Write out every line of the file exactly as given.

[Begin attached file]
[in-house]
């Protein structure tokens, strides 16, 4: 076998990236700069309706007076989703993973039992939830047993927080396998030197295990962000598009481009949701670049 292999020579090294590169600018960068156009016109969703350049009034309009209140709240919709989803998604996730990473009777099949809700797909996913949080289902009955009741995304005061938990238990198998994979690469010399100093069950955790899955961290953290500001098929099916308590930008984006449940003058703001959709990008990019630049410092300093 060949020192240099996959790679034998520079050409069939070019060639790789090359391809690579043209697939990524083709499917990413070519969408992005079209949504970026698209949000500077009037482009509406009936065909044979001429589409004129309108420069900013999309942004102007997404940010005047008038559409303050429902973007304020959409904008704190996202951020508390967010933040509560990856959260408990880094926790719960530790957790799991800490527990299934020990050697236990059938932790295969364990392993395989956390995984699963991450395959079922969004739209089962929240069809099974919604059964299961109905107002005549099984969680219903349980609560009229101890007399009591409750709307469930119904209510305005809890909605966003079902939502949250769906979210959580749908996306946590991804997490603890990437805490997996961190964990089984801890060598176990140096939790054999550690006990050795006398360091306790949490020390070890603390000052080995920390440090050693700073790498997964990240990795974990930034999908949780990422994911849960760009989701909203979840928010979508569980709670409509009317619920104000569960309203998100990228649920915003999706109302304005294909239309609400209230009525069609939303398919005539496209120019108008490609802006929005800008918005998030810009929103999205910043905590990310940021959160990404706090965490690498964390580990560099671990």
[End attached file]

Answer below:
[in-house]
């Protein structure tokens, strides 16, 4: 076998990236700069309706007076989703993973039992939830047993927080396998030197295990962000598009481009949701670049 292999020579090294590169600018960068156009016109969703350049009034309009209140709240919709989803998604996730990473009777099949809700797909996913949080289902009955009741995304005061938990238990198998994979690469010399100093069950955790899955961290953290500001098929099916308590930008984006449940003058703001959709990008990019630049410092300093 060949020192240099996959790679034998520079050409069939070019060639790789090359391809690579043209697939990524083709499917990413070519969408992005079209949504970026698209949000500077009037482009509406009936065909044979001429589409004129309108420069900013999309942004102007997404940010005047008038559409303050429902973007304020959409904008704190996202951020508390967010933040509560990856959260408990880094926790719960530790957790799991800490527990299934020990050697236990059938932790295969364990392993395989956390995984699963991450395959079922969004739209089962929240069809099974919604059964299961109905107002005549099984969680219903349980609560009229101890007399009591409750709307469930119904209510305005809890909605966003079902939502949250769906979210959580749908996306946590991804997490603890990437805490997996961190964990089984801890060598176990140096939790054999550690006990050795006398360091306790949490020390070890603390000052080995920390440090050693700073790498997964990240990795974990930034999908949780990422994911849960760009989701909203979840928010979508569980709670409509009317619920104000569960309203998100990228649920915003999706109302304005294909239309609400209230009525069609939303398919005539496209120019108008490609802006929005800008918005998030810009929103999205910043905590990310940021959160990404706090965490690498964390580990560099671990």